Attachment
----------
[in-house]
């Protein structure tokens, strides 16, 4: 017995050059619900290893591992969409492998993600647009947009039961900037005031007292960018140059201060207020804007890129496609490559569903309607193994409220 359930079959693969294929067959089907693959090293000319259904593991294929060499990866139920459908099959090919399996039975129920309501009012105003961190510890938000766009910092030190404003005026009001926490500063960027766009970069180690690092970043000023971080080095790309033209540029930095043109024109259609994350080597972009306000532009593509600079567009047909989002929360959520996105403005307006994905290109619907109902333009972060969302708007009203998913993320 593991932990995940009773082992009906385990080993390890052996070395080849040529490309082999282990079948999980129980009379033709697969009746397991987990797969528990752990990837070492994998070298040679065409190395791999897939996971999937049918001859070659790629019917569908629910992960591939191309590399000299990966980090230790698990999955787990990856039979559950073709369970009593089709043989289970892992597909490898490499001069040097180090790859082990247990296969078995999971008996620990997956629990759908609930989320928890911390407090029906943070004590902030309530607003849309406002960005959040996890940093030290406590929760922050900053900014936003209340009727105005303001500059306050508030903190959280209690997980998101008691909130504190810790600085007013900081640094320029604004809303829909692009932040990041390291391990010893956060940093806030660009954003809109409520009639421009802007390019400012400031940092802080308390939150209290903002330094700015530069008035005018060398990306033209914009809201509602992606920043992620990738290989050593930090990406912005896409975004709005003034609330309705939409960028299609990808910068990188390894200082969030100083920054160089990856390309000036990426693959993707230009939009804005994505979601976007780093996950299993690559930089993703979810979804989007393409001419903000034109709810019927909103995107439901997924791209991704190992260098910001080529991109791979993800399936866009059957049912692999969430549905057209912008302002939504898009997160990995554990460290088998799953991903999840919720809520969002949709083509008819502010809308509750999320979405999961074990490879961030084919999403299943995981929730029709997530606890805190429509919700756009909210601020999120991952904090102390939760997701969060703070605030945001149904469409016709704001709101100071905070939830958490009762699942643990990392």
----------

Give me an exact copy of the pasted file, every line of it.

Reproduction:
[in-house]
């Protein structure tokens, strides 16, 4: 017995050059619900290893591992969409492998993600647009947009039961900037005031007292960018140059201060207020804007890129496609490559569903309607193994409220 359930079959693969294929067959089907693959090293000319259904593991294929060499990866139920459908099959090919399996039975129920309501009012105003961190510890938000766009910092030190404003005026009001926490500063960027766009970069180690690092970043000023971080080095790309033209540029930095043109024109259609994350080597972009306000532009593509600079567009047909989002929360959520996105403005307006994905290109619907109902333009972060969302708007009203998913993320 593991932990995940009773082992009906385990080993390890052996070395080849040529490309082999282990079948999980129980009379033709697969009746397991987990797969528990752990990837070492994998070298040679065409190395791999897939996971999937049918001859070659790629019917569908629910992960591939191309590399000299990966980090230790698990999955787990990856039979559950073709369970009593089709043989289970892992597909490898490499001069040097180090790859082990247990296969078995999971008996620990997956629990759908609930989320928890911390407090029906943070004590902030309530607003849309406002960005959040996890940093030290406590929760922050900053900014936003209340009727105005303001500059306050508030903190959280209690997980998101008691909130504190810790600085007013900081640094320029604004809303829909692009932040990041390291391990010893956060940093806030660009954003809109409520009639421009802007390019400012400031940092802080308390939150209290903002330094700015530069008035005018060398990306033209914009809201509602992606920043992620990738290989050593930090990406912005896409975004709005003034609330309705939409960028299609990808910068990188390894200082969030100083920054160089990856390309000036990426693959993707230009939009804005994505979601976007780093996950299993690559930089993703979810979804989007393409001419903000034109709810019927909103995107439901997924791209991704190992260098910001080529991109791979993800399936866009059957049912692999969430549905057209912008302002939504898009997160990995554990460290088998799953991903999840919720809520969002949709083509008819502010809308509750999320979405999961074990490879961030084919999403299943995981929730029709997530606890805190429509919700756009909210601020999120991952904090102390939760997701969060703070605030945001149904469409016709704001709101100071905070939830958490009762699942643990990392």